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Michael Jackson Case: Can It Change Celebrity Medicine Culture?

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LOS ANGELES -- Michael Jackson's personal doctor received the maximum punishment in the pop singer's death but not before a scolding from the judge for violating his Hippocratic oath and engaging in "money-for-medicine madness."

Despite Judge Michael Pastor's sharp rebuke of Dr. Conrad Murray, medical ethics and legal experts say the outcome is unlikely to dramatically change the culture of celebrity medicine.

There are doctors who will apply the same standard of care to their high-profile patients as the non-famous. Those starstruck will be more likely to cave to patients' demands, overlook their bad habits and operate out of bounds.

"These doctors are ego-crazed and money dependent," said Dr. Steven Miles of the Center for Bioethics at the University of Minnesota Medical School.

Miles said it's dangerous when a doctor enters into an exclusive relationship with a patient especially if the person is rich and famous.

"It's the kind of environment where the normal checks and balances are very difficult to apply," he said.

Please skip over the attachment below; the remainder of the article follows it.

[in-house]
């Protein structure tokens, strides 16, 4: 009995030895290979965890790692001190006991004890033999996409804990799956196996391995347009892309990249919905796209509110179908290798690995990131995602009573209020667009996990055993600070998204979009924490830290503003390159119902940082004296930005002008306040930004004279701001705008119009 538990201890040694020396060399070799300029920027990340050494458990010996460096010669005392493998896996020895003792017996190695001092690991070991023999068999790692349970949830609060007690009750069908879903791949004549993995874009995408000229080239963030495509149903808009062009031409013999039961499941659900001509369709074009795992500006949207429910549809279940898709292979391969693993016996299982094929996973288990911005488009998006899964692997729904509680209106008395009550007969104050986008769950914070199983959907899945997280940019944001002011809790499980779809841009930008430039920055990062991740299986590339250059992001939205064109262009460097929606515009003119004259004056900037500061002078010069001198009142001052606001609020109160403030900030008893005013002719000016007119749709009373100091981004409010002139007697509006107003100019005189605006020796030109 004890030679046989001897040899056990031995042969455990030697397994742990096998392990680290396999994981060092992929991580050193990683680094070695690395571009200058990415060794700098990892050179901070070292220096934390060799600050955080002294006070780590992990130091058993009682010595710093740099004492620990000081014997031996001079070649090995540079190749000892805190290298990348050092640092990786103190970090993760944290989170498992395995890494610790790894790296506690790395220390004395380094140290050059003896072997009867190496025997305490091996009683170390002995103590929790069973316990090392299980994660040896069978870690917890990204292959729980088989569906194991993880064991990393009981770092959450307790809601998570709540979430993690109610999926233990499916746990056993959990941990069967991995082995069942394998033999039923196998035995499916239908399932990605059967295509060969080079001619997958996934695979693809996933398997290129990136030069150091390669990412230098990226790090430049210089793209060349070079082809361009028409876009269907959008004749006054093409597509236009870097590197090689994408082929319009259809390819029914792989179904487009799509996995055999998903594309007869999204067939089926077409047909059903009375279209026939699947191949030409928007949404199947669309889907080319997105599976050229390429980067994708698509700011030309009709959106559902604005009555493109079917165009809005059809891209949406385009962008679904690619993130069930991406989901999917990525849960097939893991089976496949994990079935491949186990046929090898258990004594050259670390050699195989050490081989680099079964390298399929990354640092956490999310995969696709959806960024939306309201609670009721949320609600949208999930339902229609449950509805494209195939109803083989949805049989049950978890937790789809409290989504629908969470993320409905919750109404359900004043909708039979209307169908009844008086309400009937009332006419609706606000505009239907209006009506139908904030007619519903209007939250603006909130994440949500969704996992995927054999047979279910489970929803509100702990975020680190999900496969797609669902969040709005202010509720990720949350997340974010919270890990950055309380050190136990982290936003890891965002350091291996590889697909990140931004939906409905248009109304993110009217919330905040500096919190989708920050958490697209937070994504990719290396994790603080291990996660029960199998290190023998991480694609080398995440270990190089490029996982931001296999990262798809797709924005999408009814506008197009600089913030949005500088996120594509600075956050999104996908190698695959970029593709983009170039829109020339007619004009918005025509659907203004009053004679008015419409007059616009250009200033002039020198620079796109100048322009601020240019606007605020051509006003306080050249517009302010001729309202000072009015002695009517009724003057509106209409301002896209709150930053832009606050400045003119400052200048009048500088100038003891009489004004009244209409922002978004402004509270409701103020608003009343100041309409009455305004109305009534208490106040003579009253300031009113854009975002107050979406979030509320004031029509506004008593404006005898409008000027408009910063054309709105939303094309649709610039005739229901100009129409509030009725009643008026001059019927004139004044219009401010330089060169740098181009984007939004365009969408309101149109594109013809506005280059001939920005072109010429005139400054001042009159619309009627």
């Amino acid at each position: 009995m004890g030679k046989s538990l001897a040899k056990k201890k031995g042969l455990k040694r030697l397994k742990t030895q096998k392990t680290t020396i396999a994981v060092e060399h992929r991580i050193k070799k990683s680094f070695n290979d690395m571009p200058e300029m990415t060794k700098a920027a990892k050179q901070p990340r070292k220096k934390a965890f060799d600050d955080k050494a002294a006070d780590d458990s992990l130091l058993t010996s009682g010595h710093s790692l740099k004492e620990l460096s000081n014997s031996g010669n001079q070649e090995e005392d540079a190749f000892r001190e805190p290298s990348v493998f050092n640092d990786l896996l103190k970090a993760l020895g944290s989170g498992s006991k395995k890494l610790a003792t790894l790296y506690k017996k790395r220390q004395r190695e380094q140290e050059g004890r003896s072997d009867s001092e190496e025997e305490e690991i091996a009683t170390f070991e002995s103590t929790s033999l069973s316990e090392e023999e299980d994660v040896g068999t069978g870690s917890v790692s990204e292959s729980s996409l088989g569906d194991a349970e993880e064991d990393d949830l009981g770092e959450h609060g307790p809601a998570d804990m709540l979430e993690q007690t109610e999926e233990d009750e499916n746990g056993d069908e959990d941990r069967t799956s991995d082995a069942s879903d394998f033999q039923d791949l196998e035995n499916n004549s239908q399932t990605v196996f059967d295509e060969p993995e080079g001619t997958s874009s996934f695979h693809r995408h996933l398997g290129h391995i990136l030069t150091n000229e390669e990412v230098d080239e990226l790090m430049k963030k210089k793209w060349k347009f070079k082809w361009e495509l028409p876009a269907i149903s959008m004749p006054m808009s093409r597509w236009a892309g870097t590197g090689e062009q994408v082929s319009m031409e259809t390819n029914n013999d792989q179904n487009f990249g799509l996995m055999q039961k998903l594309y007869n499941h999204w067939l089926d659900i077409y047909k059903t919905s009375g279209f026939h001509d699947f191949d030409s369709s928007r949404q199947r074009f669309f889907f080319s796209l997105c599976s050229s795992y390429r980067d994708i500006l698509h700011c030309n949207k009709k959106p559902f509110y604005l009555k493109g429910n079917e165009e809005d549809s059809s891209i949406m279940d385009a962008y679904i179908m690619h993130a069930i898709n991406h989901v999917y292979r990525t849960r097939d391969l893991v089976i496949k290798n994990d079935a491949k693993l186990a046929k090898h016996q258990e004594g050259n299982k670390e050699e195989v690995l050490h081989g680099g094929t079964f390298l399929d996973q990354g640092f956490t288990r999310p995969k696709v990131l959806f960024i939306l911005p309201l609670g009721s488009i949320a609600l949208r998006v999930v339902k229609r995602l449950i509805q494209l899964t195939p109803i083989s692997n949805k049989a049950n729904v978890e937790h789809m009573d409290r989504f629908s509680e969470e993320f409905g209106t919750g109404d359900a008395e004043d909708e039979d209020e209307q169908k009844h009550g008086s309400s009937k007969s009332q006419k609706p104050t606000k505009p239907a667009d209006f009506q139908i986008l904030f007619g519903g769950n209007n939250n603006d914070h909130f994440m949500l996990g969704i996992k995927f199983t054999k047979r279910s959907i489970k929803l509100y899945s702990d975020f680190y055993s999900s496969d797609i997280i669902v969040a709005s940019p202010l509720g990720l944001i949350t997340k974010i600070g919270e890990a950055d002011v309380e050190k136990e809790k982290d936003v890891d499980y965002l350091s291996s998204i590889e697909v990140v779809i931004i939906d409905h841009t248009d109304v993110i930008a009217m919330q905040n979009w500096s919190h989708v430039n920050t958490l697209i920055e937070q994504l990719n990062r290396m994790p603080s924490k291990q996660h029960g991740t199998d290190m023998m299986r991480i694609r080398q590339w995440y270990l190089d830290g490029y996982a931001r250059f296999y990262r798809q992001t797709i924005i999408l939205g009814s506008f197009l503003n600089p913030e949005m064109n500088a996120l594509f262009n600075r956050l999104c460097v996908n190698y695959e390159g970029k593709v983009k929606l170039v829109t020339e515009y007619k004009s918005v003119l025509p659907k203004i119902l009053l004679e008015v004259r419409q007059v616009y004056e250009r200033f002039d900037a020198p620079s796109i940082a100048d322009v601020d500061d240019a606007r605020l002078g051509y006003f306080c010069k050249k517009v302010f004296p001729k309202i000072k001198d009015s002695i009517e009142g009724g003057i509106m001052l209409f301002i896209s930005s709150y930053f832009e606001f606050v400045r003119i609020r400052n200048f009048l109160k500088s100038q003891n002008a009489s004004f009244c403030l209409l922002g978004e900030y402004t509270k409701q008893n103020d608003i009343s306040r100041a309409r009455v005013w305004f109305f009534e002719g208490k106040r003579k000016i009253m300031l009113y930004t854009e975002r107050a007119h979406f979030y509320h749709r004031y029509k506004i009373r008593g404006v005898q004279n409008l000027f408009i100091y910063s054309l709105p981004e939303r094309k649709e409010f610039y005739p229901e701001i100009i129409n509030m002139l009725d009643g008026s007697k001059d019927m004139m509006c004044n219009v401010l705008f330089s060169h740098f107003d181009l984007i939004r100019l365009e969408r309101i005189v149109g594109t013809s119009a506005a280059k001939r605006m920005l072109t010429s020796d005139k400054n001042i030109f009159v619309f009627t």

Jackson's death and other recent celebrity drug-related deaths have raised questions about how far some doctors will go to cater to their clients.

Murray was convicted of involuntary manslaughter after a monthlong trial. On Tuesday, he was handed the maximum four years behind bars. He will likely only serve two years in county jail because of a recent change in state law.

Jackson died in 2009 from an overdose of the powerful anesthetic propofol. Murray told police he gave the drug nightly to help the singer cope with insomnia as he attempted a comeback tour. Propofol is not approved as a sleep aid and is supposed to be used in the hospital by a trained professional.

Medical experts testifying for the prosecution painted Murray as reckless and said he should have never given Jackson propofol to help him sleep despite the singer's urging.

During the sentencing, Pastor called Murray's treatment of Jackson a "disgrace to the medical profession." He lambasted the doctor for violating "his sworn obligation for money, fame, prestige and whatever else."

Pace University law professor Linda Fentiman said the case will not scare away doctors from taking in celebrity patients. But it may give doctors some leverage with patients who insist on getting their way.

"I'm not sure celebrities can be deterred from trying to get what they want, but a doctor might be able to resist their pleas by saying, `I don't want to end up like Conrad Murray,'" she said.

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